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Liu, Feng (2011): Supporting IT Service Fault Recovery with an Automated Planning Method. Dissertation, LMU München: Faculty of Mathematics, Computer Science and Statistics
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Abstract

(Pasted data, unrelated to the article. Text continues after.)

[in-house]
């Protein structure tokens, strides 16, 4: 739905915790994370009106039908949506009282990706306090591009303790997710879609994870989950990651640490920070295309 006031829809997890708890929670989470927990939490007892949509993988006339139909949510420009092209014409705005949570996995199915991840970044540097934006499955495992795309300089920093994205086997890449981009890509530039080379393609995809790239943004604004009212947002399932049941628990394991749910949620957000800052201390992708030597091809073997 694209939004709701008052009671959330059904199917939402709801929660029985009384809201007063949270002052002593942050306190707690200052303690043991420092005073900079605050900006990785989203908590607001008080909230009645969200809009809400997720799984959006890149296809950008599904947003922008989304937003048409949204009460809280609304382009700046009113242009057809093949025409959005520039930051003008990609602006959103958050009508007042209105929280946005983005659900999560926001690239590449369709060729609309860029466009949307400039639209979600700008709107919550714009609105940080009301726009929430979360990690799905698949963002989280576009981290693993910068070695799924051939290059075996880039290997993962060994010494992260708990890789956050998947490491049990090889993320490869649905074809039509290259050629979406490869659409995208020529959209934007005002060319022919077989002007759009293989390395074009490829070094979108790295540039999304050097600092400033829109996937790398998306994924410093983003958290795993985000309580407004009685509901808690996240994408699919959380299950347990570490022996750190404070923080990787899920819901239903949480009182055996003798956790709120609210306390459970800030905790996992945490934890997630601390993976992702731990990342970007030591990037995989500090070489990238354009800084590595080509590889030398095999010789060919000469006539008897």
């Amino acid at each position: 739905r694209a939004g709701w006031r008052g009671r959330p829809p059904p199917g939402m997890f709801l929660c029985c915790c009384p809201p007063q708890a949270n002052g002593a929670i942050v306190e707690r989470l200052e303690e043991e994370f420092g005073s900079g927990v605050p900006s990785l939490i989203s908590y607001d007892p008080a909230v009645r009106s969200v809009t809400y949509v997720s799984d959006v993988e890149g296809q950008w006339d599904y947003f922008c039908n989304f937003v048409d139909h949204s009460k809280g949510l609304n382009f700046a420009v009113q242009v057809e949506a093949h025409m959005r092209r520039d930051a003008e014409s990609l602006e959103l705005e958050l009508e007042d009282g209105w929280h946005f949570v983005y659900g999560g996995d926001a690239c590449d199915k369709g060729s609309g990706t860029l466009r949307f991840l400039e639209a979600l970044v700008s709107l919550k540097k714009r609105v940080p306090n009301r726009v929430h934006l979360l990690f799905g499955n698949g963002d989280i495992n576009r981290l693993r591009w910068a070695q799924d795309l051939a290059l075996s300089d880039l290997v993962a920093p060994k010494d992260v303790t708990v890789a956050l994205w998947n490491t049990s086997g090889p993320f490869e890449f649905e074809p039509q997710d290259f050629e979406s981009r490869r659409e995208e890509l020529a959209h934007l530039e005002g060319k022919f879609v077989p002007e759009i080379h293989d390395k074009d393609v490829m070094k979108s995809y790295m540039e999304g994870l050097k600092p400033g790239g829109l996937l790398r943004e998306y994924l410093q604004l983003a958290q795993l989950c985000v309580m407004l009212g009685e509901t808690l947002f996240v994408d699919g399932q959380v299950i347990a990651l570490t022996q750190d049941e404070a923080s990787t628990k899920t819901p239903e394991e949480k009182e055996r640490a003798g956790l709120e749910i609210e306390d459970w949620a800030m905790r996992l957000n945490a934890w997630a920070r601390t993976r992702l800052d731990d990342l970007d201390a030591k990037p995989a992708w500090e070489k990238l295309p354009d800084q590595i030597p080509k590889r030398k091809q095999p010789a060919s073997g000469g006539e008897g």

Despite advances in software and hardware technologies, faults are still inevitable in a highly-dependent, human-engineered and administrated IT environment. Given the critical role of IT services today, it is imperative that faults, having once occurred, have to be dealt with eciently and eeffectively to avoid or reduce the actual losses. Nevertheless, the complexities of current IT services, e.g., with regard to their scales, heterogeneity and highly dynamic infrastructures, make the recovery operation a challenging task for operators. Such complexities will eventually outgrow the human capability to manage them. Such diculty is augmented by the fact that there are few well-devised methods available to support fault recovery. To tackle this issue, this thesis aims at providing a computer-aided approach to assist operators with fault recovery planning and, consequently, to increase the eciency of recovery activities.We propose a generic framework based on the automated planning theory to generate plans for recoveries of IT services. At the heart of the framework is a planning component. Assisted by the other participants in the framework, the planning component aggregates the relevant information and computes recovery steps accordingly. The main idea behind the planning component is to sustain the planning operations with automated planning techniques, which is one of the research fields of articial intelligence. Provided with a general planning model, we show theoretically that the service fault recovery problem can be indeed solved by automated planning techniques. The relationship between a planning problem and a fault recovery problem is shown by means of reduction between these problems. After an extensive investigation, we choose a planning paradigm that based on Hierarchical Task Networks (HTN) as the guideline for the design of our main planning algorithm called H2MAP. To sustain the operation of the planner, a set of components revolving around the planning component is provided. These components are responsible for tasks such as translation between dierent knowledge formats, persistent storage of planning knowledge and communication with external systems. To ensure extendibility in our design, we apply dierent design patterns for the components. We sketch and discuss the technical aspects of implementations of the core components. Finally, as proof of the concept, the framework is instantiated to two distinguishing application scenarios.